Involve diversity with the teaching, by using visual instructions as much as possible. When your child seems to be grasping some of the learning techniques, expand on new interests that your child may have.

In other words, start by finding out and stay focused on weak areas, to develop learning and teaching skills for your child. Keep it simple, fun, and to the point where your child will not become frustrated or feel he or she is being pushed to learn, beyond their capacities.

Videos and digital video discs (DVDs) can help to keep your child focused on the learning methods, for the fact, they are not threatening, intimidating and they are visual, which helps your child to remember the tasks of learning better.

Enjoy learning with your child and be a part of the fun to help your child grow and open new doors as he or she develops new interests and desires new challenges for he or she to succeed. Take the time to watch and enjoy the information with your child and grow with him or her.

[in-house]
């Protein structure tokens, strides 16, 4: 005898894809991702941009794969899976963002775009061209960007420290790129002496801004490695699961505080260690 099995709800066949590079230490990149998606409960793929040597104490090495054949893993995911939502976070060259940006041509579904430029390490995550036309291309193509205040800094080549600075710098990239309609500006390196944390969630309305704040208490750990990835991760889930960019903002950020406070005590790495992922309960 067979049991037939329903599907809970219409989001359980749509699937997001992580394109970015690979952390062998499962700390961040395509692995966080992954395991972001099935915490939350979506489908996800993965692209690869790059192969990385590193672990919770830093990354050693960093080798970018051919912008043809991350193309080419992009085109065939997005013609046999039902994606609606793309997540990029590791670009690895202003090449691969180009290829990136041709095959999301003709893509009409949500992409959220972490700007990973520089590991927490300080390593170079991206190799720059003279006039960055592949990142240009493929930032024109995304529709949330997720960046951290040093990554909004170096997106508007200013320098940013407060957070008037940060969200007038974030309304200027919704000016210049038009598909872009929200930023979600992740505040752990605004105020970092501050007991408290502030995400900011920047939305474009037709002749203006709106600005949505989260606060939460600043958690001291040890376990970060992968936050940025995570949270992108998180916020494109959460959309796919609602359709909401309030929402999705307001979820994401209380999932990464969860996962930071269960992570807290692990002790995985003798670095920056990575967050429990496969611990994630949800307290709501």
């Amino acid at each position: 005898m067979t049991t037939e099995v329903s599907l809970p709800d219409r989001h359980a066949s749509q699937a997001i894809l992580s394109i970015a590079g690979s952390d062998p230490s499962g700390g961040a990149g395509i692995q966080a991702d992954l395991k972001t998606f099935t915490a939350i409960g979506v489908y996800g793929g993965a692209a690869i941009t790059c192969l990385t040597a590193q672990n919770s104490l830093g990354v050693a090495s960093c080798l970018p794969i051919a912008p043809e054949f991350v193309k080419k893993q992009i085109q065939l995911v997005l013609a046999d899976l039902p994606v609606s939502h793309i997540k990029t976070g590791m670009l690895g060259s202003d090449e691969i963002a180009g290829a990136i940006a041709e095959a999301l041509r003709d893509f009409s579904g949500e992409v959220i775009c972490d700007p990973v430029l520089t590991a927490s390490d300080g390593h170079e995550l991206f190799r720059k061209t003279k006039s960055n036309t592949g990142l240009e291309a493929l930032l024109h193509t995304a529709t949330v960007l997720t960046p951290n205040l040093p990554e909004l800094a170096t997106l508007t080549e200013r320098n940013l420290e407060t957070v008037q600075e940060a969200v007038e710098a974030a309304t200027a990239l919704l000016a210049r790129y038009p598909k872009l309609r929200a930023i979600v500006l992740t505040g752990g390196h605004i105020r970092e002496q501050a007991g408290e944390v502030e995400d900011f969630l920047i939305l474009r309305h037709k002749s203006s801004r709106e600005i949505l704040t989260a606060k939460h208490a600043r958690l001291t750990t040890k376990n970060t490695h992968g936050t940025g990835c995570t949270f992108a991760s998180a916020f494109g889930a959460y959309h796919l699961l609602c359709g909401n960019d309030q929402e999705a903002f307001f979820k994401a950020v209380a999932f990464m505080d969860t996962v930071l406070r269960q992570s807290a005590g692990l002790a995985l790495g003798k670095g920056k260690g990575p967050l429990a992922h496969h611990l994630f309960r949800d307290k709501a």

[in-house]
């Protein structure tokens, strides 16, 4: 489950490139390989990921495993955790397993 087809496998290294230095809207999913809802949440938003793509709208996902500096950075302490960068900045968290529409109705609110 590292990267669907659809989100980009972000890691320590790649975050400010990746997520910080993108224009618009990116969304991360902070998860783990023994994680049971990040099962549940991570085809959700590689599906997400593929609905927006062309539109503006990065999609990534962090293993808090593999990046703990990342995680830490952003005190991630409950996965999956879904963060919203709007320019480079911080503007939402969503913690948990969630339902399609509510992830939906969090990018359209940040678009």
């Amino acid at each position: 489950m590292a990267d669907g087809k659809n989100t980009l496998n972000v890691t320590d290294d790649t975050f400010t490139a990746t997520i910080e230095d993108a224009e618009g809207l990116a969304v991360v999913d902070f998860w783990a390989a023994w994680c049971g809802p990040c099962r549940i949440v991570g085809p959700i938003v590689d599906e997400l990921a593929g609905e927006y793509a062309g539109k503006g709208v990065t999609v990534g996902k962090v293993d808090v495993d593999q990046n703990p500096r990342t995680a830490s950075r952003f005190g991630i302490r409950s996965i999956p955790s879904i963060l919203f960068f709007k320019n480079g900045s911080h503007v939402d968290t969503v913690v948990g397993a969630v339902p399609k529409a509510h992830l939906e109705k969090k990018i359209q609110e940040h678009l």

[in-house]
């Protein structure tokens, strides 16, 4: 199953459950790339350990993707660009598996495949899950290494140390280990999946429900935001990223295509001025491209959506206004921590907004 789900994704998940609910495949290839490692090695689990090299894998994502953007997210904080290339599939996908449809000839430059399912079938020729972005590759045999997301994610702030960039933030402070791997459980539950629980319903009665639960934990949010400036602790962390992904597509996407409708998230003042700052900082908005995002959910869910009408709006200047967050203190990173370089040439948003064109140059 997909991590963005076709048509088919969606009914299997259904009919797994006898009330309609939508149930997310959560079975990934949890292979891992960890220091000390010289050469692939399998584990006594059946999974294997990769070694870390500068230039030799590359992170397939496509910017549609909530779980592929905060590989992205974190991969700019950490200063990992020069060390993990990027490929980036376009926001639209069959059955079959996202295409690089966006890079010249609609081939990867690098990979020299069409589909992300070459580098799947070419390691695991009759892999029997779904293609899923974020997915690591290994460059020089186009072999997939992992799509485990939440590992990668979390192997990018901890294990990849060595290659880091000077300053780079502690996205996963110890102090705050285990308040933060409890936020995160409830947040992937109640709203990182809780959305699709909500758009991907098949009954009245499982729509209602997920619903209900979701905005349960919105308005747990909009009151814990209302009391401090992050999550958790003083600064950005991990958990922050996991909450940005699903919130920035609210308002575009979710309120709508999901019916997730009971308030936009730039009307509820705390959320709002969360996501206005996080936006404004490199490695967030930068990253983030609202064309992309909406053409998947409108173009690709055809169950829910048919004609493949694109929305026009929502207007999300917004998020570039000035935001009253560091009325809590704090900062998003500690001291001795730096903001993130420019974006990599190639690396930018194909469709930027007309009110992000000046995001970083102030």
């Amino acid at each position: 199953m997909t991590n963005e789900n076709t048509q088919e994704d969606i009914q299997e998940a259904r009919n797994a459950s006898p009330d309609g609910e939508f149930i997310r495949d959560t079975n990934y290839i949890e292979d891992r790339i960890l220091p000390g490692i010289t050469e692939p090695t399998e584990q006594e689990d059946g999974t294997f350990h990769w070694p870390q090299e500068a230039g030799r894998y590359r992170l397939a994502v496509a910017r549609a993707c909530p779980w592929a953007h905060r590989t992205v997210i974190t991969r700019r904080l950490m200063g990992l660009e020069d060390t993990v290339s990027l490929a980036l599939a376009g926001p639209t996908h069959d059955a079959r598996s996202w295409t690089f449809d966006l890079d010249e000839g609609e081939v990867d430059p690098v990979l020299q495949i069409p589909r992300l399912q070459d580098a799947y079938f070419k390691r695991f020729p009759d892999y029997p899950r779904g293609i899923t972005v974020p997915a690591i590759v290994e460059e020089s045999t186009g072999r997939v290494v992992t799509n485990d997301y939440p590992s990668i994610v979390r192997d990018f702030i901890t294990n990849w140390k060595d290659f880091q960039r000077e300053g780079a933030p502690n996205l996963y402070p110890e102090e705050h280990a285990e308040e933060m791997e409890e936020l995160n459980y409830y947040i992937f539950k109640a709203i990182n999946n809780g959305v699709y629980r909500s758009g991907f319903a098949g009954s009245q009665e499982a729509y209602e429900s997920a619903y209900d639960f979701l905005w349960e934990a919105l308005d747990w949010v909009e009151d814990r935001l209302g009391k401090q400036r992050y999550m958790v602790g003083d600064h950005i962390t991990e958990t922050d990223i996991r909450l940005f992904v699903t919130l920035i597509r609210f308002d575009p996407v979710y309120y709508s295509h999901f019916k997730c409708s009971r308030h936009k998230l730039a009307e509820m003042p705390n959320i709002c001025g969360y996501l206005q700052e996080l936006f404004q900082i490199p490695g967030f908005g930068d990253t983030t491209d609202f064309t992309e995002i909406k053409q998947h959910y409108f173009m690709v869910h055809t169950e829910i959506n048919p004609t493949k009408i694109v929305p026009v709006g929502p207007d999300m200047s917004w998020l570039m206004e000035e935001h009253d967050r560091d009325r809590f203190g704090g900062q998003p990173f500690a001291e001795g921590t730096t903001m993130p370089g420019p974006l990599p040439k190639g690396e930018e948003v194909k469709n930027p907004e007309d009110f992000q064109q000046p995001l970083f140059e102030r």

Article Source: http://EzineArticles.com/?expert=Bonita_Darula

Article Source: http://EzineArticles.com/3924177

Teaching Tips for Children and Adults with Autism

Here is a helpful article written by well known author Temple Grandin who overcame the challenges of autism as well.

I agree we must accentuate our gifts and focus on what we are good at.  I also think in feeling pictures – it is just a different way not better or worse.  I believe autism is not a disease, it is just another way of being and experiencing the world.  Many adults and children with autism are very creative and artistic and expressing oneself with other mediums other than words comes more naturally.  We have got to celebrate who we are and not try to fix or change ourselves to fit into society…

Caroline Butson

Temple Grandin, Ph.D.
Assistant Professor
Colorado State University
Fort Collins, CO 80523, USA
(Revised: December 2002)

Good teachers helped me to achieve success. I was able to overcome autism because I had good teachers. At age 2 1/2 I was placed in a structured nursery school with experienced teachers. From an early age I was taught to have good manners and to behave at the dinner table. Children with autism need to have a structured day, and teachers who know how to be firm but gentle.